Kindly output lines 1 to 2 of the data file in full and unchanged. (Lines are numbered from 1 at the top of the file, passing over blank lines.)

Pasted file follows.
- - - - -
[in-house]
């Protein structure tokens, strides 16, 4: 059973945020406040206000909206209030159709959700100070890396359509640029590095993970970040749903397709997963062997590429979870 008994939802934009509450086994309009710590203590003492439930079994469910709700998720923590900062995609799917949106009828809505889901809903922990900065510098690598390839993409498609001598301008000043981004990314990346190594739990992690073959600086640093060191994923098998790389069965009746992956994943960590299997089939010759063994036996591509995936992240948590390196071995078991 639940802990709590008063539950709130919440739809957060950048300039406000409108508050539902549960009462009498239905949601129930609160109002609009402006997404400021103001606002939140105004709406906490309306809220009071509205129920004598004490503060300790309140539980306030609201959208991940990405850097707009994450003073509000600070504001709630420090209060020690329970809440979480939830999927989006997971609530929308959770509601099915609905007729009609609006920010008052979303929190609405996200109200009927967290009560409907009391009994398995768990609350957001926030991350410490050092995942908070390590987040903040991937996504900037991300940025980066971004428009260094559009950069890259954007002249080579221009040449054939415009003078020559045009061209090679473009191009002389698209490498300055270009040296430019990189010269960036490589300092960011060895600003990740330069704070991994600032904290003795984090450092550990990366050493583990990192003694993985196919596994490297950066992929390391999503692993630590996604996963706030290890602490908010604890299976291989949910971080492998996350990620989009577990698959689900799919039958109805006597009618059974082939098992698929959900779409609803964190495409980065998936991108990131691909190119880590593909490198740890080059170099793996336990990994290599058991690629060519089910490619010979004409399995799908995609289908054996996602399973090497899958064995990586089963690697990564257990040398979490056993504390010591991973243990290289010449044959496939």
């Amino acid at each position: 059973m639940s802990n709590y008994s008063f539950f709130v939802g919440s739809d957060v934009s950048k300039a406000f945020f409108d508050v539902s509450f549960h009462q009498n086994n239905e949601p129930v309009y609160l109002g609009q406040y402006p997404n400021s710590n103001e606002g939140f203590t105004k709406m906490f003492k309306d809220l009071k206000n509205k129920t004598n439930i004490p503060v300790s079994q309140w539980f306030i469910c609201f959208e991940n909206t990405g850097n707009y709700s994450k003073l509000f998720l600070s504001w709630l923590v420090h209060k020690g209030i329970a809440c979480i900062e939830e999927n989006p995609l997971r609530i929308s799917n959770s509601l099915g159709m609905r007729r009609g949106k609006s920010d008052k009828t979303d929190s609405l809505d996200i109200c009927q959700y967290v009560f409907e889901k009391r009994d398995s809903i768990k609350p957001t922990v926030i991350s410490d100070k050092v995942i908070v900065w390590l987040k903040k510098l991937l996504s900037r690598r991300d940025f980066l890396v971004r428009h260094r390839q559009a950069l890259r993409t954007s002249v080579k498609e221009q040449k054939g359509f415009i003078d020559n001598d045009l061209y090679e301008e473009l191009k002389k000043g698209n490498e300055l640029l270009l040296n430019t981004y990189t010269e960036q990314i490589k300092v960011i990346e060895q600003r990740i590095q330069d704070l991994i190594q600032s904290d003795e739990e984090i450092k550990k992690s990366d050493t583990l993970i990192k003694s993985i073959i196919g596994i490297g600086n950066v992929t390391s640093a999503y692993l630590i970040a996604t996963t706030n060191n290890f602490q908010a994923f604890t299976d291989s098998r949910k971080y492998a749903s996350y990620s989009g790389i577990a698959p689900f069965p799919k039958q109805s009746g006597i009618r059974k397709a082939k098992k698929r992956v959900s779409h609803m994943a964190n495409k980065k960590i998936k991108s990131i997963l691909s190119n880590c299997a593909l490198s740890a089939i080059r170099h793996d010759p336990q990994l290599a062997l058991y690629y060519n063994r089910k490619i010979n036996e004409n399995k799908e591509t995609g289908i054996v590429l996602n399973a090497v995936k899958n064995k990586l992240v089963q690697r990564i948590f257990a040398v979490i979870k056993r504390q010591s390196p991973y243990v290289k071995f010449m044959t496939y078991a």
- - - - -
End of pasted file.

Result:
[in-house]
């Protein structure tokens, strides 16, 4: 059973945020406040206000909206209030159709959700100070890396359509640029590095993970970040749903397709997963062997590429979870 008994939802934009509450086994309009710590203590003492439930079994469910709700998720923590900062995609799917949106009828809505889901809903922990900065510098690598390839993409498609001598301008000043981004990314990346190594739990992690073959600086640093060191994923098998790389069965009746992956994943960590299997089939010759063994036996591509995936992240948590390196071995078991 639940802990709590008063539950709130919440739809957060950048300039406000409108508050539902549960009462009498239905949601129930609160109002609009402006997404400021103001606002939140105004709406906490309306809220009071509205129920004598004490503060300790309140539980306030609201959208991940990405850097707009994450003073509000600070504001709630420090209060020690329970809440979480939830999927989006997971609530929308959770509601099915609905007729009609609006920010008052979303929190609405996200109200009927967290009560409907009391009994398995768990609350957001926030991350410490050092995942908070390590987040903040991937996504900037991300940025980066971004428009260094559009950069890259954007002249080579221009040449054939415009003078020559045009061209090679473009191009002389698209490498300055270009040296430019990189010269960036490589300092960011060895600003990740330069704070991994600032904290003795984090450092550990990366050493583990990192003694993985196919596994490297950066992929390391999503692993630590996604996963706030290890602490908010604890299976291989949910971080492998996350990620989009577990698959689900799919039958109805006597009618059974082939098992698929959900779409609803964190495409980065998936991108990131691909190119880590593909490198740890080059170099793996336990990994290599058991690629060519089910490619010979004409399995799908995609289908054996996602399973090497899958064995990586089963690697990564257990040398979490056993504390010591991973243990290289010449044959496939």